Pursuing a Liberated (non-)Whiteness in a Pale Body An Abolitionist Approach to the Problem of the Concerned White Person

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Haverford College. Department of Political Science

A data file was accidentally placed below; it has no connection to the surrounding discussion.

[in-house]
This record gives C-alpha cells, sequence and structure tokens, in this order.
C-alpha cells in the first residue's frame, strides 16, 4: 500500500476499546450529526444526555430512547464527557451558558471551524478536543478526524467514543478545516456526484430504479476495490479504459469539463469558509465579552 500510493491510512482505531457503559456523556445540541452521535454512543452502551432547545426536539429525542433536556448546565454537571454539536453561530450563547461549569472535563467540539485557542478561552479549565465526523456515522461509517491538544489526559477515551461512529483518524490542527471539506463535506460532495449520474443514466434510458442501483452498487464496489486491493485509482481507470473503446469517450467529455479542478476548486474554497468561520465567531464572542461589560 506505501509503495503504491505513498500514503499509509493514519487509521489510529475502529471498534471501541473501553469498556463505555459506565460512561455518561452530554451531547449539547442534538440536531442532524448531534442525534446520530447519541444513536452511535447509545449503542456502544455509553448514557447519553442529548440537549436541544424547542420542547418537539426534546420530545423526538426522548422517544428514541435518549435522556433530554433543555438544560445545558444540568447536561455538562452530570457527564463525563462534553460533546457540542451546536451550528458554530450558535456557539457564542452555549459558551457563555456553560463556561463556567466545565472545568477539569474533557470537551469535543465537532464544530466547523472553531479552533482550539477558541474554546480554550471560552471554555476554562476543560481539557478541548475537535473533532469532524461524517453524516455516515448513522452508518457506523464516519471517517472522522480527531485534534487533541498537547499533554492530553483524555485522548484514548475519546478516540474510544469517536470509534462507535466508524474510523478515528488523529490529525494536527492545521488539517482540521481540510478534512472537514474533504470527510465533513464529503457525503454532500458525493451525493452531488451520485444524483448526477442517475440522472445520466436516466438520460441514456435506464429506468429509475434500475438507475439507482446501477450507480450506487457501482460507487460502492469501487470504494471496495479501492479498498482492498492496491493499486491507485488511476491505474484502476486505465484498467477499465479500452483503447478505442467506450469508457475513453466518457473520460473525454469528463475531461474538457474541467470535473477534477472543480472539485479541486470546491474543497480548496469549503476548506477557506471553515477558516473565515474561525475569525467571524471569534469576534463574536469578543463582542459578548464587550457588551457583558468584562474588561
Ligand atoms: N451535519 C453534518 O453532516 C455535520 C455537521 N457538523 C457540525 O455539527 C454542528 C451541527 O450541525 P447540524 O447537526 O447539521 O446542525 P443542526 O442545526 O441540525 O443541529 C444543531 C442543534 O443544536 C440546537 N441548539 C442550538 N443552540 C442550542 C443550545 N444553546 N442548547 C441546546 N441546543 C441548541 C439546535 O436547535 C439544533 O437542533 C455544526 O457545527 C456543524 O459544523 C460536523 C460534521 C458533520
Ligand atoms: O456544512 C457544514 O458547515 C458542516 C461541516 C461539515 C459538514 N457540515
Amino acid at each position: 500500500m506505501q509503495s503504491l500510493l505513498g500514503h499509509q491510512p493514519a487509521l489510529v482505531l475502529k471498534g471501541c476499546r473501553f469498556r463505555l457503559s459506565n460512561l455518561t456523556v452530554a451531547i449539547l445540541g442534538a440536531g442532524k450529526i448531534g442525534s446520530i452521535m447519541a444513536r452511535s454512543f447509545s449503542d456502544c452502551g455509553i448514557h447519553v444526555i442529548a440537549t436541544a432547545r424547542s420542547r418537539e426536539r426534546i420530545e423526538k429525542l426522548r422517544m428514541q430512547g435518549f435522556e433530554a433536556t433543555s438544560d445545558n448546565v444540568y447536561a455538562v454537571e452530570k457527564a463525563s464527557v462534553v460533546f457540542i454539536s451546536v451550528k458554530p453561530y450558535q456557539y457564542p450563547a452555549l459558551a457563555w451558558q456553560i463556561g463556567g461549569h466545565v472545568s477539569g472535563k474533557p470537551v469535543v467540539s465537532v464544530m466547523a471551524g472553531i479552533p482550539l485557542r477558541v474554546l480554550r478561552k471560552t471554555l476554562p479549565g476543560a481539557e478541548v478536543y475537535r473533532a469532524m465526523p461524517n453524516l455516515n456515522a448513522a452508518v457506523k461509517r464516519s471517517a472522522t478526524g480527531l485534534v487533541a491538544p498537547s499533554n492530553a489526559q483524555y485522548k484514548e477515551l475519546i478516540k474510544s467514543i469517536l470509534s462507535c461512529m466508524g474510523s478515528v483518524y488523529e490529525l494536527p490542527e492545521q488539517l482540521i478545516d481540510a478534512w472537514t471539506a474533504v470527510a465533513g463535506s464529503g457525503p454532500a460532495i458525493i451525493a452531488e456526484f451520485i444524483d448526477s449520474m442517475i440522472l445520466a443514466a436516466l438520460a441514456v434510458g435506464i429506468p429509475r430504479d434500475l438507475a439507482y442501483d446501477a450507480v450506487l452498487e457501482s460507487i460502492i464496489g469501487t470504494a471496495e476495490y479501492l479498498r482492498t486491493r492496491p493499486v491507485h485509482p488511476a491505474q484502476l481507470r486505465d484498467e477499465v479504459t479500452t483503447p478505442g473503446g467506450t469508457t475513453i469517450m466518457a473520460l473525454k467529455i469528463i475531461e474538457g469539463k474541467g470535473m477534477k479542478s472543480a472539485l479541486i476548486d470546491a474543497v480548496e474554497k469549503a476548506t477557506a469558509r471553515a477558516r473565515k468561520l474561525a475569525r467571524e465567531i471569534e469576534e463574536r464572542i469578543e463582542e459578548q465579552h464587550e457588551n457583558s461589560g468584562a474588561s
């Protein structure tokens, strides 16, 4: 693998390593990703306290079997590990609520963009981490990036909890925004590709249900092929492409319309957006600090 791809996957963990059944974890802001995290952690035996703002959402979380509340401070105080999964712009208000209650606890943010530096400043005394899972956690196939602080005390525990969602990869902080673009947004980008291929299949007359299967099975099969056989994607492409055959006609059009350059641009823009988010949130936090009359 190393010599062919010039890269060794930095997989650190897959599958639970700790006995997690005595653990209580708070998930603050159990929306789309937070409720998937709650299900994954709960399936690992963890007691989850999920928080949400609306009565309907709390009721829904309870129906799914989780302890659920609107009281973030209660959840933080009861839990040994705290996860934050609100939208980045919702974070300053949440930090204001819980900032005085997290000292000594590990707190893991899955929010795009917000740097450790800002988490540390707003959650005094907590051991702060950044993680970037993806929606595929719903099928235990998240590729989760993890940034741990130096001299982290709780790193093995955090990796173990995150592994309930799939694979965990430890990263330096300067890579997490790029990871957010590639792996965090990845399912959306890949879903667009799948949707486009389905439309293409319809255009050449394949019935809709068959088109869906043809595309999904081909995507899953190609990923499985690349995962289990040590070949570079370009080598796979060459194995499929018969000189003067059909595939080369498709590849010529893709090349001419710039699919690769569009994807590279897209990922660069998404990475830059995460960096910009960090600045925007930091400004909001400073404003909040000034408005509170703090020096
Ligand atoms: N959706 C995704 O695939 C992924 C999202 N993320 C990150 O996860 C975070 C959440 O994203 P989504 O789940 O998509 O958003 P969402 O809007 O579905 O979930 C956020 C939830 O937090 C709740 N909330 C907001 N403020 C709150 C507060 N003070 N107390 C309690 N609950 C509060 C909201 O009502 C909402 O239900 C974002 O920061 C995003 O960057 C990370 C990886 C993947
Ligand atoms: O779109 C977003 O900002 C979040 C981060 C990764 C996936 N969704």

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With the widespread influence of the Black Lives Matter movement and Indigenous resistance in the aftermath of Ferguson, Baltimore, and Standing Rock, as well as the rise of Donald Trump and resurgent white nationalism weighing heavily on the United States' national consciousness, white people have recently been forced into confronting something they/we would rather not talk about: their/our own Whiteness. While many white people have chosen to ignore the realities of white supremacy and/or doubled down on reactionary racial politics such as those exemplified by Trump, a great number of white people have at least expressed a willingness to engage with the persistence of racism in the United States. While this group of white people range in ideology from moderates and conservatives to liberal Democrats to progressives and anarchists, for the purposes of this thesis I have chosen to unify them/us under a shared identifier— "Concerned White People." This thesis is my attempt to address the problem of the concerned white person. First, I argue that Whiteness and white supremacy have never been and can never be separate/separated—that the nature of Whiteness itself is white supremacy. Therefore, the aim of the Concerned White Person (CWP), if they/we are to attempt the elimination of racism/white supremacy, must include the abolition of Whiteness as a means/end of abolishing white supremacy. I then discuss and critique the popular ideology of white allyship, finally outlining what I'm calling a "liberatory framework of solidarity" that I hope might be instructive for the CWP. Since Whiteness itself must be abolished, it is necessary to imagine, theorize, and ultimately bring into practice a new and different way (or different ways) of being in a pale-skinned body, as someone who is now racialized as white. I argue that the CWP should practice a politics of being not an ally, but an accomplice or race traitor (or similar), emphasizing that resisting the racial order entails taking on relationships of interdependence that involve real commitment/risk (including the risk of bodily harm, certainly of financial/professional/personal loss) in order to be in solidarity with Black people, indigenous people, and other people of color (who are always at greater risk), as well as that the politics of concerned white people ought to be aimed towards revolution/liberation rather than reform/inclusion.